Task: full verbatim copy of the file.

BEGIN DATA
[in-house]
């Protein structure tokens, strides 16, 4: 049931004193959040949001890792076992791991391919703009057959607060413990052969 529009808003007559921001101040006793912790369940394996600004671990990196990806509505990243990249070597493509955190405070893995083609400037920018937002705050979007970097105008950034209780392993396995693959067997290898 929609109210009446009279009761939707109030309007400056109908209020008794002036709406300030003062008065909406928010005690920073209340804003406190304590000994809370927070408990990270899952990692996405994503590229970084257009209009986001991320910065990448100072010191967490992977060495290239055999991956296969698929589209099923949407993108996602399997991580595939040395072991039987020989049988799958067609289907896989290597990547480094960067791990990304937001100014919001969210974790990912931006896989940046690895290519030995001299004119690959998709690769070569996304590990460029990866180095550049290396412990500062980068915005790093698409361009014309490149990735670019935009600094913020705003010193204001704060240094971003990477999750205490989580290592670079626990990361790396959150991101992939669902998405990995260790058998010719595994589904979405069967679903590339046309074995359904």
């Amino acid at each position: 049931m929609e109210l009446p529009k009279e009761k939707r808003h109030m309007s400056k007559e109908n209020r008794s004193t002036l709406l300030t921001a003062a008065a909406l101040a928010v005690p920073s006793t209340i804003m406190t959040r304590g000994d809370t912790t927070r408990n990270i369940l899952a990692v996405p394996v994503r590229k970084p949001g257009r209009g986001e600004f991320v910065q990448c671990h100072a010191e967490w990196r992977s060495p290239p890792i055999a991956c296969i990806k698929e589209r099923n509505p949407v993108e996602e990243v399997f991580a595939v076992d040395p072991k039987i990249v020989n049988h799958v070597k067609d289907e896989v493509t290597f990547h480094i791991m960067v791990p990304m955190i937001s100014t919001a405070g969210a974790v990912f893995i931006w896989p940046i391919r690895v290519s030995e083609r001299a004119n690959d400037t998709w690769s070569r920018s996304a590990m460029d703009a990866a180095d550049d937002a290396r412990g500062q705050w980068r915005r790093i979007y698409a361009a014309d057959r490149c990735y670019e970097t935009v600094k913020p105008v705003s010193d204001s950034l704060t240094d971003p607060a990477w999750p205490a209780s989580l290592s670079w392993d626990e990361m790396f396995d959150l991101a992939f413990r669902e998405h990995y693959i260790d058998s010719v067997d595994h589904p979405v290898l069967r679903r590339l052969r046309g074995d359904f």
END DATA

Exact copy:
[in-house]
């Protein structure tokens, strides 16, 4: 049931004193959040949001890792076992791991391919703009057959607060413990052969 529009808003007559921001101040006793912790369940394996600004671990990196990806509505990243990249070597493509955190405070893995083609400037920018937002705050979007970097105008950034209780392993396995693959067997290898 929609109210009446009279009761939707109030309007400056109908209020008794002036709406300030003062008065909406928010005690920073209340804003406190304590000994809370927070408990990270899952990692996405994503590229970084257009209009986001991320910065990448100072010191967490992977060495290239055999991956296969698929589209099923949407993108996602399997991580595939040395072991039987020989049988799958067609289907896989290597990547480094960067791990990304937001100014919001969210974790990912931006896989940046690895290519030995001299004119690959998709690769070569996304590990460029990866180095550049290396412990500062980068915005790093698409361009014309490149990735670019935009600094913020705003010193204001704060240094971003990477999750205490989580290592670079626990990361790396959150991101992939669902998405990995260790058998010719595994589904979405069967679903590339046309074995359904």
């Amino acid at each position: 049931m929609e109210l009446p529009k009279e009761k939707r808003h109030m309007s400056k007559e109908n209020r008794s004193t002036l709406l300030t921001a003062a008065a909406l101040a928010v005690p920073s006793t209340i804003m406190t959040r304590g000994d809370t912790t927070r408990n990270i369940l899952a990692v996405p394996v994503r590229k970084p949001g257009r209009g986001e600004f991320v910065q990448c671990h100072a010191e967490w990196r992977s060495p290239p890792i055999a991956c296969i990806k698929e589209r099923n509505p949407v993108e996602e990243v399997f991580a595939v076992d040395p072991k039987i990249v020989n049988h799958v070597k067609d289907e896989v493509t290597f990547h480094i791991m960067v791990p990304m955190i937001s100014t919001a405070g969210a974790v990912f893995i931006w896989p940046i391919r690895v290519s030995e083609r001299a004119n690959d400037t998709w690769s070569r920018s996304a590990m460029d703009a990866a180095d550049d937002a290396r412990g500062q705050w980068r915005r790093i979007y698409a361009a014309d057959r490149c990735y670019e970097t935009v600094k913020p105008v705003s010193d204001s950034l704060t240094d971003p607060a990477w999750p205490a209780s989580l290592s670079w392993d626990e990361m790396f396995d959150l991101a992939f413990r669902e998405h990995y693959i260790d058998s010719v067997d595994h589904p979405v290898l069967r679903r590339l052969r046309g074995d359904f």